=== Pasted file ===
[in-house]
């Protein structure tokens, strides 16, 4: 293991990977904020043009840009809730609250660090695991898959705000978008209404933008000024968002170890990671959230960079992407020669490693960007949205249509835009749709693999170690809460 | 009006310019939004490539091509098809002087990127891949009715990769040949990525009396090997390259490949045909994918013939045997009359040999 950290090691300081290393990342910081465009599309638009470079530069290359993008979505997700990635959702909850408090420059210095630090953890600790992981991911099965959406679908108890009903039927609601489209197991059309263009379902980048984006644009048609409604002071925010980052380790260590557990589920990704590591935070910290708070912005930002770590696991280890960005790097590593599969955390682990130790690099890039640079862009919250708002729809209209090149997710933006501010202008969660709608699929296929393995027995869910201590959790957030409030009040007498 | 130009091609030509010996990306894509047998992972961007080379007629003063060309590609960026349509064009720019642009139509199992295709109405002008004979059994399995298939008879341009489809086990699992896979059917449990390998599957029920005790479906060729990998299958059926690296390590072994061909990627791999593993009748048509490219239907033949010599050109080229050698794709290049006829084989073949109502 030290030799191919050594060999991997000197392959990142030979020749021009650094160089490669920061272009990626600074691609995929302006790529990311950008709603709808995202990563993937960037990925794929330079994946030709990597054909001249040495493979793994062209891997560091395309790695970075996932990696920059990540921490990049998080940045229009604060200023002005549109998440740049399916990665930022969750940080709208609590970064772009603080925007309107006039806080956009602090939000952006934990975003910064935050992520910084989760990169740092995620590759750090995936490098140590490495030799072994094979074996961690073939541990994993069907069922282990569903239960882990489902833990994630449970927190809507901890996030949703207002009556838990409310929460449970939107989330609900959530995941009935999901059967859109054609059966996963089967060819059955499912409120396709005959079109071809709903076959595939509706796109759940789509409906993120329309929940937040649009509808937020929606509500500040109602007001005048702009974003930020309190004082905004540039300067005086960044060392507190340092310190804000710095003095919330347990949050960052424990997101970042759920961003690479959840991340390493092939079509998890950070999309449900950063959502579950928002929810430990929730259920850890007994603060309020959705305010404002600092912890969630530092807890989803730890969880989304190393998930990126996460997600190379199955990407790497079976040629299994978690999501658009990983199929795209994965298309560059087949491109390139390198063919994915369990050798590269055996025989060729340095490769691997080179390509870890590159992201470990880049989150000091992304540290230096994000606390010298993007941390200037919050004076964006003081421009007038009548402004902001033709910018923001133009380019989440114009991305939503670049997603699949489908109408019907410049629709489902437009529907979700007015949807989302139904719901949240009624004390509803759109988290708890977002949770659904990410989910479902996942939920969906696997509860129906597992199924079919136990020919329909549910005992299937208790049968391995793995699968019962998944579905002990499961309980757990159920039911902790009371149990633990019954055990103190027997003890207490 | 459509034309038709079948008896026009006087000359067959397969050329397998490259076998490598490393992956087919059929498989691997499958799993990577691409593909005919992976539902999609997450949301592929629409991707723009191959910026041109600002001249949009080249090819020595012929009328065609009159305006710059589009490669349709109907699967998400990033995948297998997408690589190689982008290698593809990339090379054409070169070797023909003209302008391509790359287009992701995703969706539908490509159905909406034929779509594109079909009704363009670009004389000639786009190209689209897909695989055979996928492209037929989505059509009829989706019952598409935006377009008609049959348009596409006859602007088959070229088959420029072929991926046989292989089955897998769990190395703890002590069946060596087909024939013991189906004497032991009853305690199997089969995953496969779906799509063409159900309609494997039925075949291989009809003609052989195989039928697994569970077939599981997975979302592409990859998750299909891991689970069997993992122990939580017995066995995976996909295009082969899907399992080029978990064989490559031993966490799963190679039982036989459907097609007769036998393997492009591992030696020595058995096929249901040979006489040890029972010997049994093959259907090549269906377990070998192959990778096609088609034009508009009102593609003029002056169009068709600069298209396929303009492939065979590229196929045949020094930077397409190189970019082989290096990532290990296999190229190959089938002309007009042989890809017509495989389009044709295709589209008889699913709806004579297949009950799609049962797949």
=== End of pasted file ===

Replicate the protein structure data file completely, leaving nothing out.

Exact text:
[in-house]
């Protein structure tokens, strides 16, 4: 293991990977904020043009840009809730609250660090695991898959705000978008209404933008000024968002170890990671959230960079992407020669490693960007949205249509835009749709693999170690809460 | 009006310019939004490539091509098809002087990127891949009715990769040949990525009396090997390259490949045909994918013939045997009359040999 950290090691300081290393990342910081465009599309638009470079530069290359993008979505997700990635959702909850408090420059210095630090953890600790992981991911099965959406679908108890009903039927609601489209197991059309263009379902980048984006644009048609409604002071925010980052380790260590557990589920990704590591935070910290708070912005930002770590696991280890960005790097590593599969955390682990130790690099890039640079862009919250708002729809209209090149997710933006501010202008969660709608699929296929393995027995869910201590959790957030409030009040007498 | 130009091609030509010996990306894509047998992972961007080379007629003063060309590609960026349509064009720019642009139509199992295709109405002008004979059994399995298939008879341009489809086990699992896979059917449990390998599957029920005790479906060729990998299958059926690296390590072994061909990627791999593993009748048509490219239907033949010599050109080229050698794709290049006829084989073949109502 030290030799191919050594060999991997000197392959990142030979020749021009650094160089490669920061272009990626600074691609995929302006790529990311950008709603709808995202990563993937960037990925794929330079994946030709990597054909001249040495493979793994062209891997560091395309790695970075996932990696920059990540921490990049998080940045229009604060200023002005549109998440740049399916990665930022969750940080709208609590970064772009603080925007309107006039806080956009602090939000952006934990975003910064935050992520910084989760990169740092995620590759750090995936490098140590490495030799072994094979074996961690073939541990994993069907069922282990569903239960882990489902833990994630449970927190809507901890996030949703207002009556838990409310929460449970939107989330609900959530995941009935999901059967859109054609059966996963089967060819059955499912409120396709005959079109071809709903076959595939509706796109759940789509409906993120329309929940937040649009509808937020929606509500500040109602007001005048702009974003930020309190004082905004540039300067005086960044060392507190340092310190804000710095003095919330347990949050960052424990997101970042759920961003690479959840991340390493092939079509998890950070999309449900950063959502579950928002929810430990929730259920850890007994603060309020959705305010404002600092912890969630530092807890989803730890969880989304190393998930990126996460997600190379199955990407790497079976040629299994978690999501658009990983199929795209994965298309560059087949491109390139390198063919994915369990050798590269055996025989060729340095490769691997080179390509870890590159992201470990880049989150000091992304540290230096994000606390010298993007941390200037919050004076964006003081421009007038009548402004902001033709910018923001133009380019989440114009991305939503670049997603699949489908109408019907410049629709489902437009529907979700007015949807989302139904719901949240009624004390509803759109988290708890977002949770659904990410989910479902996942939920969906696997509860129906597992199924079919136990020919329909549910005992299937208790049968391995793995699968019962998944579905002990499961309980757990159920039911902790009371149990633990019954055990103190027997003890207490 | 459509034309038709079948008896026009006087000359067959397969050329397998490259076998490598490393992956087919059929498989691997499958799993990577691409593909005919992976539902999609997450949301592929629409991707723009191959910026041109600002001249949009080249090819020595012929009328065609009159305006710059589009490669349709109907699967998400990033995948297998997408690589190689982008290698593809990339090379054409070169070797023909003209302008391509790359287009992701995703969706539908490509159905909406034929779509594109079909009704363009670009004389000639786009190209689209897909695989055979996928492209037929989505059509009829989706019952598409935006377009008609049959348009596409006859602007088959070229088959420029072929991926046989292989089955897998769990190395703890002590069946060596087909024939013991189906004497032991009853305690199997089969995953496969779906799509063409159900309609494997039925075949291989009809003609052989195989039928697994569970077939599981997975979302592409990859998750299909891991689970069997993992122990939580017995066995995976996909295009082969899907399992080029978990064989490559031993966490799963190679039982036989459907097609007769036998393997492009591992030696020595058995096929249901040979006489040890029972010997049994093959259907090549269906377990070998192959990778096609088609034009508009009102593609003029002056169009068709600069298209396929303009492939065979590229196929045949020094930077397409190189970019082989290096990532290990296999190229190959089938002309007009042989890809017509495989389009044709295709589209008889699913709806004579297949009950799609049962797949």